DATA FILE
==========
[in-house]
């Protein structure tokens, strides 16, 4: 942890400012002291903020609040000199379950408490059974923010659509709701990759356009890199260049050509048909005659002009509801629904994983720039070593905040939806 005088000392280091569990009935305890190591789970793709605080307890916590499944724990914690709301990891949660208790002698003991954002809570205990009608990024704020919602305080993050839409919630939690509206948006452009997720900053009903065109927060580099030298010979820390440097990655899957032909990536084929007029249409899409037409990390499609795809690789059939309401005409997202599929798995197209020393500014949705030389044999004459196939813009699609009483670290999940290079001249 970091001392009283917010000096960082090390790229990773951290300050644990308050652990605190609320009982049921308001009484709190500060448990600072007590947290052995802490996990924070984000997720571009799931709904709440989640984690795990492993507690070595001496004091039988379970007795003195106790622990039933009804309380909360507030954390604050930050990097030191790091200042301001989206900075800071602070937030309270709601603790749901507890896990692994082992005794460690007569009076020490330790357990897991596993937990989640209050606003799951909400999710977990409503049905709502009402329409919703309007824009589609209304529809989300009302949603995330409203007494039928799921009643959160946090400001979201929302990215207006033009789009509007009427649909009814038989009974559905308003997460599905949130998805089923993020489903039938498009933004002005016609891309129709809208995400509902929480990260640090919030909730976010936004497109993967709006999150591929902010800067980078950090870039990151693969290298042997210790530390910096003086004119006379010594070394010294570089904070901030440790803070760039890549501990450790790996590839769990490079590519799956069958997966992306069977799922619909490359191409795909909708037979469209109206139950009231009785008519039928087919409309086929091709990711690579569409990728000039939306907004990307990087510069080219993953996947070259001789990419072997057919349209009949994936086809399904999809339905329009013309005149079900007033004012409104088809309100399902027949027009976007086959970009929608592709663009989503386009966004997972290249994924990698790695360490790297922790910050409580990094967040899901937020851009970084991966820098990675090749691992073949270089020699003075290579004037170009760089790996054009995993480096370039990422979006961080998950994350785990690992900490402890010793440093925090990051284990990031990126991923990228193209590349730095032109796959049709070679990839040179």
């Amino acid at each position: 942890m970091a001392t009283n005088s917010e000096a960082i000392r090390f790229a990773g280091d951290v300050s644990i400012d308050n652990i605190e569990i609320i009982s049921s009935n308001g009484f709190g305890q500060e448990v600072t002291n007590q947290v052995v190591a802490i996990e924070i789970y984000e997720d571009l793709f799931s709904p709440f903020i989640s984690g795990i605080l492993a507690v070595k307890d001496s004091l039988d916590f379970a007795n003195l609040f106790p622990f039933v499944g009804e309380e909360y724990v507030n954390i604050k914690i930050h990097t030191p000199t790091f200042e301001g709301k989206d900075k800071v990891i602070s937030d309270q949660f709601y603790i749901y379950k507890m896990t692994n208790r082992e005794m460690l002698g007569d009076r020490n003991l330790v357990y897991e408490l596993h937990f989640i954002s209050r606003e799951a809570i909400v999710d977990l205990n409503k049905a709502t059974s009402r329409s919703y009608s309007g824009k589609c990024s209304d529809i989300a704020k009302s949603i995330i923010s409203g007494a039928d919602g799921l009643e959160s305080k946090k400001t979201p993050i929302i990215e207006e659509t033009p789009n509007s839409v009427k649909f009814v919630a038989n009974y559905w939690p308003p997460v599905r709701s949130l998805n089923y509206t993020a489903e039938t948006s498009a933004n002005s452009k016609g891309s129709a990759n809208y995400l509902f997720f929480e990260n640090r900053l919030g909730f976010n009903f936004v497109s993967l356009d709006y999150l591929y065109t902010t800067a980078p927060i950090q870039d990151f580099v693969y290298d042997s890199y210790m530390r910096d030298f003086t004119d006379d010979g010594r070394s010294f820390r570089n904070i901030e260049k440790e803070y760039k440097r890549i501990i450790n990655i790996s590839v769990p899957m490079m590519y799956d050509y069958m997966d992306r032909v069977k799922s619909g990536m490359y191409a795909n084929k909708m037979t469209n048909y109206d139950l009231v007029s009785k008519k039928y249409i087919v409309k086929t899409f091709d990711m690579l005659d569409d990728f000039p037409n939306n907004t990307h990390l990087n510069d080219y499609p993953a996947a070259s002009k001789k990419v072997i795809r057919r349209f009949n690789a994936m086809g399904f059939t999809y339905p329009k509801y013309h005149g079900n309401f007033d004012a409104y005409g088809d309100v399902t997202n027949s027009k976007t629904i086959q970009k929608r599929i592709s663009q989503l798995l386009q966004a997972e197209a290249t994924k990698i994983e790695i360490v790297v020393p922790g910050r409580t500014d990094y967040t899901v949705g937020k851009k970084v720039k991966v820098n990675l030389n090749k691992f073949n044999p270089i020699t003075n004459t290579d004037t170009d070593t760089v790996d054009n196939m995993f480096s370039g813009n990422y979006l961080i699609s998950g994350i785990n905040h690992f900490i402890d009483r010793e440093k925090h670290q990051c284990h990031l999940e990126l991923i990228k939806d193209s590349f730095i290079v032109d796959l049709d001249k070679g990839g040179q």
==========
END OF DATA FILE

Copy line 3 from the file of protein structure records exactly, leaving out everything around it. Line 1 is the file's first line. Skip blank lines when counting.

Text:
């Amino acid at each position: 942890m970091a001392t009283n005088s917010e000096a960082i000392r090390f790229a990773g280091d951290v300050s644990i400012d308050n652990i605190e569990i609320i009982s049921s009935n308001g009484f709190g305890q500060e448990v600072t002291n007590q947290v052995v190591a802490i996990e924070i789970y984000e997720d571009l793709f799931s709904p709440f903020i989640s984690g795990i605080l492993a507690v070595k307890d001496s004091l039988d916590f379970a007795n003195l609040f106790p622990f039933v499944g009804e309380e909360y724990v507030n954390i604050k914690i930050h990097t030191p000199t790091f200042e301001g709301k989206d900075k800071v990891i602070s937030d309270q949660f709601y603790i749901y379950k507890m896990t692994n208790r082992e005794m460690l002698g007569d009076r020490n003991l330790v357990y897991e408490l596993h937990f989640i954002s209050r606003e799951a809570i909400v999710d977990l205990n409503k049905a709502t059974s009402r329409s919703y009608s309007g824009k589609c990024s209304d529809i989300a704020k009302s949603i995330i923010s409203g007494a039928d919602g799921l009643e959160s305080k946090k400001t979201p993050i929302i990215e207006e659509t033009p789009n509007s839409v009427k649909f009814v919630a038989n009974y559905w939690p308003p997460v599905r709701s949130l998805n089923y509206t993020a489903e039938t948006s498009a933004n002005s452009k016609g891309s129709a990759n809208y995400l509902f997720f929480e990260n640090r900053l919030g909730f976010n009903f936004v497109s993967l356009d709006y999150l591929y065109t902010t800067a980078p927060i950090q870039d990151f580099v693969y290298d042997s890199y210790m530390r910096d030298f003086t004119d006379d010979g010594r070394s010294f820390r570089n904070i901030e260049k440790e803070y760039k440097r890549i501990i450790n990655i790996s590839v769990p899957m490079m590519y799956d050509y069958m997966d992306r032909v069977k799922s619909g990536m490359y191409a795909n084929k909708m037979t469209n048909y109206d139950l009231v007029s009785k008519k039928y249409i087919v409309k086929t899409f091709d990711m690579l005659d569409d990728f000039p037409n939306n907004t990307h990390l990087n510069d080219y499609p993953a996947a070259s002009k001789k990419v072997i795809r057919r349209f009949n690789a994936m086809g399904f059939t999809y339905p329009k509801y013309h005149g079900n309401f007033d004012a409104y005409g088809d309100v399902t997202n027949s027009k976007t629904i086959q970009k929608r599929i592709s663009q989503l798995l386009q966004a997972e197209a290249t994924k990698i994983e790695i360490v790297v020393p922790g910050r409580t500014d990094y967040t899901v949705g937020k851009k970084v720039k991966v820098n990675l030389n090749k691992f073949n044999p270089i020699t003075n004459t290579d004037t170009d070593t760089v790996d054009n196939m995993f480096s370039g813009n990422y979006l961080i699609s998950g994350i785990n905040h690992f900490i402890d009483r010793e440093k925090h670290q990051c284990h990031l999940e990126l991923i990228k939806d193209s590349f730095i290079v032109d796959l049709d001249k070679g990839g040179q």